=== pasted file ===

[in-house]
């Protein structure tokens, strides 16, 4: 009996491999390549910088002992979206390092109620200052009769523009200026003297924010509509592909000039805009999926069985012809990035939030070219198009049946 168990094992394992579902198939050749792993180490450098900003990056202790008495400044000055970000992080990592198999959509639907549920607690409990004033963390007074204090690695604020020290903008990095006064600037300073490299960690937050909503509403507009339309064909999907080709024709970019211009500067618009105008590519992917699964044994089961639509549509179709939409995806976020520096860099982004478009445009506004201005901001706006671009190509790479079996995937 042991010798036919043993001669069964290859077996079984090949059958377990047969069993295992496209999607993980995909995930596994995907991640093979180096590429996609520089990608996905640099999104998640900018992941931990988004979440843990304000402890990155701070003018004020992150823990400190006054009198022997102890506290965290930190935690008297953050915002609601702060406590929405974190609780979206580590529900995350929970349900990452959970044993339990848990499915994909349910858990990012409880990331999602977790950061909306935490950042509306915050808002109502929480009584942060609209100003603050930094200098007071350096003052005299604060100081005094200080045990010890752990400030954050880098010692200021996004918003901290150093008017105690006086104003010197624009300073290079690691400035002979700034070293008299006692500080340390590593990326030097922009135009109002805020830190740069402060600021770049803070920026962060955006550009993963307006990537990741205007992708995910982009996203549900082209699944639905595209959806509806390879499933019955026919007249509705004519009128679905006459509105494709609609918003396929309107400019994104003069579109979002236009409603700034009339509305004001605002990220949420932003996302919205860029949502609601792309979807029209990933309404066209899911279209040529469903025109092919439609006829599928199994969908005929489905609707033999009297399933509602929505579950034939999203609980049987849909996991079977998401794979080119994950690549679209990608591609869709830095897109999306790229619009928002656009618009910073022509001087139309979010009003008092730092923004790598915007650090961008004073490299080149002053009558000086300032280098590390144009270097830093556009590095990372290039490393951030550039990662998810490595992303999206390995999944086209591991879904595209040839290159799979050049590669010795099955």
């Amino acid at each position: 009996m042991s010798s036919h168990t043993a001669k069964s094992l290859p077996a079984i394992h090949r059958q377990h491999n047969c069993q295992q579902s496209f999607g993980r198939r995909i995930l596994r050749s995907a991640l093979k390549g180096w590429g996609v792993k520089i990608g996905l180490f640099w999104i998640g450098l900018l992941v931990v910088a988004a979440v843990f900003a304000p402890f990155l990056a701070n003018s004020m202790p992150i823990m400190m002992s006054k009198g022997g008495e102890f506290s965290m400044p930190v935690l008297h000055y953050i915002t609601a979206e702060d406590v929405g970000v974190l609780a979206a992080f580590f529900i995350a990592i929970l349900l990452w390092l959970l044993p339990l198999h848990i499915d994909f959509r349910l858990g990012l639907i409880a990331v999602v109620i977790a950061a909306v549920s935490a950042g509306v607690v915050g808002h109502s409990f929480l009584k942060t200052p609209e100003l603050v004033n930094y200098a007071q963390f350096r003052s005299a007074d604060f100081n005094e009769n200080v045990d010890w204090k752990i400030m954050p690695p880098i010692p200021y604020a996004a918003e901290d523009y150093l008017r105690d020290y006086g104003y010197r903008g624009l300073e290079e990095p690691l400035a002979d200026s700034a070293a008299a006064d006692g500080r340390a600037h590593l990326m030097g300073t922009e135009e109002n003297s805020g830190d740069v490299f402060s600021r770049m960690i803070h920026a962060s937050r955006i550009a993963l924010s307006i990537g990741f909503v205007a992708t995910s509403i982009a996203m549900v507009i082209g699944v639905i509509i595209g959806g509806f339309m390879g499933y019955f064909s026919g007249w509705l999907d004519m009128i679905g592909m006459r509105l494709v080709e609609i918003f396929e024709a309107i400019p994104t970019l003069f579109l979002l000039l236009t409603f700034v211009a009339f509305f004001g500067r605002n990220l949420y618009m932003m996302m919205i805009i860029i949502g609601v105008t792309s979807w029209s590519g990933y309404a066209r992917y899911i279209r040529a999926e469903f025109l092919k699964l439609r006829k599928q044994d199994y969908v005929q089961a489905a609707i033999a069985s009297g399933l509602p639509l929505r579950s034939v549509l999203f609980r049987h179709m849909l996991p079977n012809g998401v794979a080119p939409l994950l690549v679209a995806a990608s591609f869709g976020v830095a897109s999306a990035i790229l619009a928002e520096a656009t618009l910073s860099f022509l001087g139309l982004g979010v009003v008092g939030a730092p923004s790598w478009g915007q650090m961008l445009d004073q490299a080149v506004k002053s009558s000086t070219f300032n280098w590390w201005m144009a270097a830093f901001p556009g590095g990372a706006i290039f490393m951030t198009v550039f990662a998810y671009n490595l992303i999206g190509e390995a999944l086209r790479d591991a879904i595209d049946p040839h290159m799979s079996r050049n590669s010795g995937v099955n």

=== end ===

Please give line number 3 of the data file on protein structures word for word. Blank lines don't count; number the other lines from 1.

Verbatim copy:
């Amino acid at each position: 009996m042991s010798s036919h168990t043993a001669k069964s094992l290859p077996a079984i394992h090949r059958q377990h491999n047969c069993q295992q579902s496209f999607g993980r198939r995909i995930l596994r050749s995907a991640l093979k390549g180096w590429g996609v792993k520089i990608g996905l180490f640099w999104i998640g450098l900018l992941v931990v910088a988004a979440v843990f900003a304000p402890f990155l990056a701070n003018s004020m202790p992150i823990m400190m002992s006054k009198g022997g008495e102890f506290s965290m400044p930190v935690l008297h000055y953050i915002t609601a979206e702060d406590v929405g970000v974190l609780a979206a992080f580590f529900i995350a990592i929970l349900l990452w390092l959970l044993p339990l198999h848990i499915d994909f959509r349910l858990g990012l639907i409880a990331v999602v109620i977790a950061a909306v549920s935490a950042g509306v607690v915050g808002h109502s409990f929480l009584k942060t200052p609209e100003l603050v004033n930094y200098a007071q963390f350096r003052s005299a007074d604060f100081n005094e009769n200080v045990d010890w204090k752990i400030m954050p690695p880098i010692p200021y604020a996004a918003e901290d523009y150093l008017r105690d020290y006086g104003y010197r903008g624009l300073e290079e990095p690691l400035a002979d200026s700034a070293a008299a006064d006692g500080r340390a600037h590593l990326m030097g300073t922009e135009e109002n003297s805020g830190d740069v490299f402060s600021r770049m960690i803070h920026a962060s937050r955006i550009a993963l924010s307006i990537g990741f909503v205007a992708t995910s509403i982009a996203m549900v507009i082209g699944v639905i509509i595209g959806g509806f339309m390879g499933y019955f064909s026919g007249w509705l999907d004519m009128i679905g592909m006459r509105l494709v080709e609609i918003f396929e024709a309107i400019p994104t970019l003069f579109l979002l000039l236009t409603f700034v211009a009339f509305f004001g500067r605002n990220l949420y618009m932003m996302m919205i805009i860029i949502g609601v105008t792309s979807w029209s590519g990933y309404a066209r992917y899911i279209r040529a999926e469903f025109l092919k699964l439609r006829k599928q044994d199994y969908v005929q089961a489905a609707i033999a069985s009297g399933l509602p639509l929505r579950s034939v549509l999203f609980r049987h179709m849909l996991p079977n012809g998401v794979a080119p939409l994950l690549v679209a995806a990608s591609f869709g976020v830095a897109s999306a990035i790229l619009a928002e520096a656009t618009l910073s860099f022509l001087g139309l982004g979010v009003v008092g939030a730092p923004s790598w478009g915007q650090m961008l445009d004073q490299a080149v506004k002053s009558s000086t070219f300032n280098w590390w201005m144009a270097a830093f901001p556009g590095g990372a706006i290039f490393m951030t198009v550039f990662a998810y671009n490595l992303i999206g190509e390995a999944l086209r790479d591991a879904i595209d049946p040839h290159m799979s079996r050049n590669s010795g995937v099955n």